A Philadelphia, Pa., court on Friday rejected five legal challenges by the Trump campaign and Republicans alleging irregularities for mail-in ballots cast in the 2020 presidential election.
The separate petitions challenged more than 8,300 votes in Philadelphia, alleging irregularities because voters did not print their names under their signature or print their address on their mail-in ballots' outer envelope. The Court of Common Pleas in Philadelphia rejected each of the challenges.
The court said the challenges did not stand because the county's Board of Elections does not require voters to print their name or fill out their address because the information is already pre-printed on the envelope. It also noted all of the ballots were received on time to be counted.
The court said the Trump campaign was "not contending that there has been fraud, that there is evidence of fraud or that the ballots in question were not filled out by the elector in whose name the ballot was issued, and it further appearing that Petitioner does not allege fraud or irregularity in the canvass and counting of the ballots."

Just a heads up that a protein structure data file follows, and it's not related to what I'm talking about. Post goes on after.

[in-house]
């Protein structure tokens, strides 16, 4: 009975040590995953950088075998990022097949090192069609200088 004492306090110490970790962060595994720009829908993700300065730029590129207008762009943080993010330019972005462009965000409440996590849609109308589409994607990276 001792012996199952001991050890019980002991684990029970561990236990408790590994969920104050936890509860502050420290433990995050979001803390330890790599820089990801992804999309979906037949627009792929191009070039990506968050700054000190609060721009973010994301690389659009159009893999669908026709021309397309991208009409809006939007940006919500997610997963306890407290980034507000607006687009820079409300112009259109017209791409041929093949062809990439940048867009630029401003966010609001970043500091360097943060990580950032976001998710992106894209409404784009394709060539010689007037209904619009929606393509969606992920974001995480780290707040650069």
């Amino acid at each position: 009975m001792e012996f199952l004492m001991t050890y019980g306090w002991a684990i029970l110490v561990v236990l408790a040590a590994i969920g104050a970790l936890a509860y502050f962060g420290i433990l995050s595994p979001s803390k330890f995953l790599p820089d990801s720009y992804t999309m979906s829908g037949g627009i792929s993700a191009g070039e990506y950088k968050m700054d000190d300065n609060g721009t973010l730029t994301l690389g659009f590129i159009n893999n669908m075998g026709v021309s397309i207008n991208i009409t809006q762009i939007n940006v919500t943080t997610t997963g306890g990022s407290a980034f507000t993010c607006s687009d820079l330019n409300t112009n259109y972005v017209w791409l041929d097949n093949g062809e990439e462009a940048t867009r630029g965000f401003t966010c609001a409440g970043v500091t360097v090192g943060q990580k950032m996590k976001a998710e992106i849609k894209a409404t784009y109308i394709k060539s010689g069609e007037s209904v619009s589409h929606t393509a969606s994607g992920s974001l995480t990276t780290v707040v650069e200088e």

The loss comes as other Trump legal challenges have fallen flat in several battleground states, with officials in Michigan and Wisconsin disputing the president's claims of voter fraud, saying no evidence has emerged to back up the allegations.
Top administration officials in the Department of Homeland Security said in a joint statement this week that the 2020 election was the "most secure in American history."